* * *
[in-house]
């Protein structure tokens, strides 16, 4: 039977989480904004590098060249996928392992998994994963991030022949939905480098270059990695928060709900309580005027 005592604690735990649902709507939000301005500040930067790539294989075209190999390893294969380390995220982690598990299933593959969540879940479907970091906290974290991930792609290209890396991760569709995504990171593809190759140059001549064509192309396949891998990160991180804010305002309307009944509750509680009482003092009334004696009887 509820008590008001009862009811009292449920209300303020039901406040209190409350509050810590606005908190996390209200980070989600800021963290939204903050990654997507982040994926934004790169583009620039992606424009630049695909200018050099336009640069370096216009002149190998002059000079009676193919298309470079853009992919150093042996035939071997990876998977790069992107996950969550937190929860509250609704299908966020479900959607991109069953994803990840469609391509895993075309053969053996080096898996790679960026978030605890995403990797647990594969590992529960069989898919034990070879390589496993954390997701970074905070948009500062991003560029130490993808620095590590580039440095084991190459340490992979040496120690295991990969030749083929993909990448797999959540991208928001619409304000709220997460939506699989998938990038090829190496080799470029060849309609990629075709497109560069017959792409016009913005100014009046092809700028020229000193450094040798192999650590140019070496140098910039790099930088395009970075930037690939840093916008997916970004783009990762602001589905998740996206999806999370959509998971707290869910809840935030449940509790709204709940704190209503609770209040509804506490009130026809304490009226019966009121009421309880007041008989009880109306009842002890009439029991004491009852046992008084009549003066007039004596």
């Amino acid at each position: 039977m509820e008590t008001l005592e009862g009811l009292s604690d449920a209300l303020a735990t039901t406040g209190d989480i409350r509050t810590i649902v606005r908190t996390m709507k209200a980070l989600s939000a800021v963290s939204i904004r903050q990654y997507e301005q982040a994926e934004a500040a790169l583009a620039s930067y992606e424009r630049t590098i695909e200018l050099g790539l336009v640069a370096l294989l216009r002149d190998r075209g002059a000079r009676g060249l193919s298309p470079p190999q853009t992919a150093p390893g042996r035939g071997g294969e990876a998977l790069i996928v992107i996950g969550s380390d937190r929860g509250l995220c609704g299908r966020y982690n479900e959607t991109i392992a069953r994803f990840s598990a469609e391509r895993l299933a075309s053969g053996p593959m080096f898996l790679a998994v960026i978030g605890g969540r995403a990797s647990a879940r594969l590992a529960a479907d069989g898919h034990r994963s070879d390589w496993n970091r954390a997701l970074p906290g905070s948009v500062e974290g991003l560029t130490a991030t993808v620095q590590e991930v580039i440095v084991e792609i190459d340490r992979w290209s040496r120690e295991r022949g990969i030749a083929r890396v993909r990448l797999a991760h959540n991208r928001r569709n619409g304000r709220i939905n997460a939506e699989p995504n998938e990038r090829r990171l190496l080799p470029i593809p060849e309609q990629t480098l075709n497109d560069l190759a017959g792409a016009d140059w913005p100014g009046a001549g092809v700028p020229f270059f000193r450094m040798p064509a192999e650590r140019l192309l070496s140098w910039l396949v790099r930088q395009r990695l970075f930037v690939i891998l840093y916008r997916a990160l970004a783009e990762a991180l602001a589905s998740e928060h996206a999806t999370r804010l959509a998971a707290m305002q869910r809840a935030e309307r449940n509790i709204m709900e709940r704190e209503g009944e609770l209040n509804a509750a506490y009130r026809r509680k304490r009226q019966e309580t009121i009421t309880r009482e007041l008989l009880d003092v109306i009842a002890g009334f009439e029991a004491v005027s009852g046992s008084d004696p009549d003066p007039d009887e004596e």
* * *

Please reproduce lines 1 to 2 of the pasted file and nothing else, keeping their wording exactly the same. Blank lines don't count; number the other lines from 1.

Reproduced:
[in-house]
């Protein structure tokens, strides 16, 4: 039977989480904004590098060249996928392992998994994963991030022949939905480098270059990695928060709900309580005027 005592604690735990649902709507939000301005500040930067790539294989075209190999390893294969380390995220982690598990299933593959969540879940479907970091906290974290991930792609290209890396991760569709995504990171593809190759140059001549064509192309396949891998990160991180804010305002309307009944509750509680009482003092009334004696009887 509820008590008001009862009811009292449920209300303020039901406040209190409350509050810590606005908190996390209200980070989600800021963290939204903050990654997507982040994926934004790169583009620039992606424009630049695909200018050099336009640069370096216009002149190998002059000079009676193919298309470079853009992919150093042996035939071997990876998977790069992107996950969550937190929860509250609704299908966020479900959607991109069953994803990840469609391509895993075309053969053996080096898996790679960026978030605890995403990797647990594969590992529960069989898919034990070879390589496993954390997701970074905070948009500062991003560029130490993808620095590590580039440095084991190459340490992979040496120690295991990969030749083929993909990448797999959540991208928001619409304000709220997460939506699989998938990038090829190496080799470029060849309609990629075709497109560069017959792409016009913005100014009046092809700028020229000193450094040798192999650590140019070496140098910039790099930088395009970075930037690939840093916008997916970004783009990762602001589905998740996206999806999370959509998971707290869910809840935030449940509790709204709940704190209503609770209040509804506490009130026809304490009226019966009121009421309880007041008989009880109306009842002890009439029991004491009852046992008084009549003066007039004596």